France - The lethal threat of the National Front will have to be met with a working class counter-offensive

Apr/May 1997

Over the past decade, far-right parties have developed in several European countries, as ugly and threatening political by-products of the economic crisis.

In Britain, by contrast, despite the impact of the crisis, which has been in many respects more drastic than elsewhere, the far-right remains, so far, little more than a series of warring sects. There are certainly a whole range of reasons for this, but the main one seems to be the continuous rule of the Tory party over the past 18 years. For, during that whole period, this party has been a comfortable home for a vast array of reactionary politicians who, under a different government, might have gravitated towards the far-right.

But this situation may soon end with the return of the Labour party to office after the coming general election. Then, there will be much fewer incentives for the most reactionary wing of the Tory party to remain in its ranks. Some of these politicians may then feel that the time has come for them to embark on a new career by throwing in their lot with a far-right adventure and attempting to capitalise on the reactionary undercurrents produced by the crisis within society. An accelerating factor in this process, could then be the disorientation and frustration generated by the pro-business policies of the Labour party in power.

France provides a graphic example of such a process, with the rise of Le Pen's National Front under the left-wing governments of the 80s. It is important, therefore, for revolutionaries in Britain to understand the mechanisms which allowed the National Front to become a major force in French politics and to draw the lessons from it.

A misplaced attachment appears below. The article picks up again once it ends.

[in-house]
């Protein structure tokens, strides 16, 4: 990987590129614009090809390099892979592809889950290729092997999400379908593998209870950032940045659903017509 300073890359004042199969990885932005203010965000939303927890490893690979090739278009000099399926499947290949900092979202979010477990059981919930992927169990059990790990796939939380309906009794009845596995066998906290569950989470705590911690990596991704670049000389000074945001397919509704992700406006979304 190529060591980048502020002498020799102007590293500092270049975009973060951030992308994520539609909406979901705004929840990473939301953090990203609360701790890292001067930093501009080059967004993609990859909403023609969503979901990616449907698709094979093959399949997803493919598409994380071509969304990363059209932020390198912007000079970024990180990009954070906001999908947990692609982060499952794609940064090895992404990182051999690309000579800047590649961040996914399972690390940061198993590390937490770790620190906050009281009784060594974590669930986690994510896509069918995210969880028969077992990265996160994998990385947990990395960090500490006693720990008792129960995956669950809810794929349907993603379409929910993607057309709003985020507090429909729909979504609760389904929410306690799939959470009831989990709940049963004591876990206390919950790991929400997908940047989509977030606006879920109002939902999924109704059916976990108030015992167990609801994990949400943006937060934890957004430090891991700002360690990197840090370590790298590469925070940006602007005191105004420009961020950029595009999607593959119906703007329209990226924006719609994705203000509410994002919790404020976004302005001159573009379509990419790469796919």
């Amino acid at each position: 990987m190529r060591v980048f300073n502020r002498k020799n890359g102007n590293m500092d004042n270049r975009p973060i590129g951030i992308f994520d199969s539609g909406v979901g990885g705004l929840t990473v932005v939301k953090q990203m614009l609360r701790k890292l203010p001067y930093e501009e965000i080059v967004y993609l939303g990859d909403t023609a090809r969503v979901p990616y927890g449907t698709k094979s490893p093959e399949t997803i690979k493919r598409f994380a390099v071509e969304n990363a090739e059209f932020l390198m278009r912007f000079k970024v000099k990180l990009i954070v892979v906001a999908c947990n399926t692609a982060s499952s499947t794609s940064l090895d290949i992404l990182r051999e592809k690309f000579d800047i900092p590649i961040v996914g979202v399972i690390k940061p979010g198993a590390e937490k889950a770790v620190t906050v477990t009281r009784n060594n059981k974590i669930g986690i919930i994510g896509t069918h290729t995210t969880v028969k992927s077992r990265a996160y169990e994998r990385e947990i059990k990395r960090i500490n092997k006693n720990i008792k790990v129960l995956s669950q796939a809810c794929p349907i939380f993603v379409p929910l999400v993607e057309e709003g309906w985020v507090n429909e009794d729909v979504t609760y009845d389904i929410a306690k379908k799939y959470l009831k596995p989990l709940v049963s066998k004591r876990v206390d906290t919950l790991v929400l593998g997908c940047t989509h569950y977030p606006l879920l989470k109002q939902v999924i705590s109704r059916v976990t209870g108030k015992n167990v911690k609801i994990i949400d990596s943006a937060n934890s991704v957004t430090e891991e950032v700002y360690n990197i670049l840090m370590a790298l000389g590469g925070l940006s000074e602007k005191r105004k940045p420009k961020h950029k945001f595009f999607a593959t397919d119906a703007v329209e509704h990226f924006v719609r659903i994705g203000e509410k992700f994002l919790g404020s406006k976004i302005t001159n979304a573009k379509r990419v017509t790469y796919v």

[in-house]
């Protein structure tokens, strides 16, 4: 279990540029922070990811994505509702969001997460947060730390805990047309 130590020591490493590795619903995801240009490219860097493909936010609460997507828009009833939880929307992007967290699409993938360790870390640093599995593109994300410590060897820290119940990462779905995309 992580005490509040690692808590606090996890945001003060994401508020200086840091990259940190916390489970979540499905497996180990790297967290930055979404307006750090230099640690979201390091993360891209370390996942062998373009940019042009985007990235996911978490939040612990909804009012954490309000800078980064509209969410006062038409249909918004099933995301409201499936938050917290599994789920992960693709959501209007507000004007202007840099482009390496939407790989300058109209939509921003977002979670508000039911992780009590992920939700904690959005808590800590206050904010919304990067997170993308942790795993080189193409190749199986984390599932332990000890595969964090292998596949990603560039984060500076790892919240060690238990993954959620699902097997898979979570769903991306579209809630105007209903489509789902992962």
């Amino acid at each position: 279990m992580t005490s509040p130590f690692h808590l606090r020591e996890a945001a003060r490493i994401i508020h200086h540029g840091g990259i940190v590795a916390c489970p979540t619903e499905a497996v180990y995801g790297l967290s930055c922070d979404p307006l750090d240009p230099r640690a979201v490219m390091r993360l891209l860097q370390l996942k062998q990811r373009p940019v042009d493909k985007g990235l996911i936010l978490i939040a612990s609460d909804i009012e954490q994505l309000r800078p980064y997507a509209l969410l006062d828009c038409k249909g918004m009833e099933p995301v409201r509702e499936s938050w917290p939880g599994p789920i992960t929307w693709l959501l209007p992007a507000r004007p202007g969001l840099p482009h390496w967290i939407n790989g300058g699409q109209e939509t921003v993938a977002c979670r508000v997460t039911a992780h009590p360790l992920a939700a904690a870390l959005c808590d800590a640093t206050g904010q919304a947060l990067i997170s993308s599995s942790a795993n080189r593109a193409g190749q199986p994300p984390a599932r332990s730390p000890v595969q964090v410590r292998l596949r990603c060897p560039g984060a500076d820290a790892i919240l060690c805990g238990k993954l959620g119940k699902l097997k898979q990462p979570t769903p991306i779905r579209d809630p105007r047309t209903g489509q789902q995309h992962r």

The influence of the French National Front today

In February, a series of events, which were widely reported in Britain, illustrated the influence acquired by Le Pen's National Front in French politics.

First came the National Front's victory in a local council by-election, in Vitrolles, a satellite-town of Marseille, in southern France. This is not the first time the NF has taken control of a local council. In the 1995 local election, Le Pen's party won a majority in the local councils of three towns in southern France, among which two are much larger than Vitrolles. But in the context of the run up to next year's general election, the Vitrolles by-election was given a particular significance by the media, as a barometer of the electorate and a warning that the next parliament may well include more than a few National Front MPs.

Then, later in February, there were a number of large-scale protests and demonstrations against the draft of a new anti-immigrant law - named after the current Home minister, Jean-Louis Debré. Not that there was, from the point of view of the ruling right-wing coalition, any real need for yet more anti-immigrant legislation. The host of laws inherited from the previous governments, including the Socialist party- led governments of the 80s, provided them with all the weapons they wanted, and much more, to police and intimidate immigrant workers. Their only reason for introducing further legislation was their constant need to run behind the National Front's xenophobic demagogy, again in the context of the run up to the next general election, in which the ruling parties will be competing with the National Front for the votes of a section of the electorate. And, once again, this underlined the fact that the NF has built enough political clout to influence the agenda of the right-wing parties.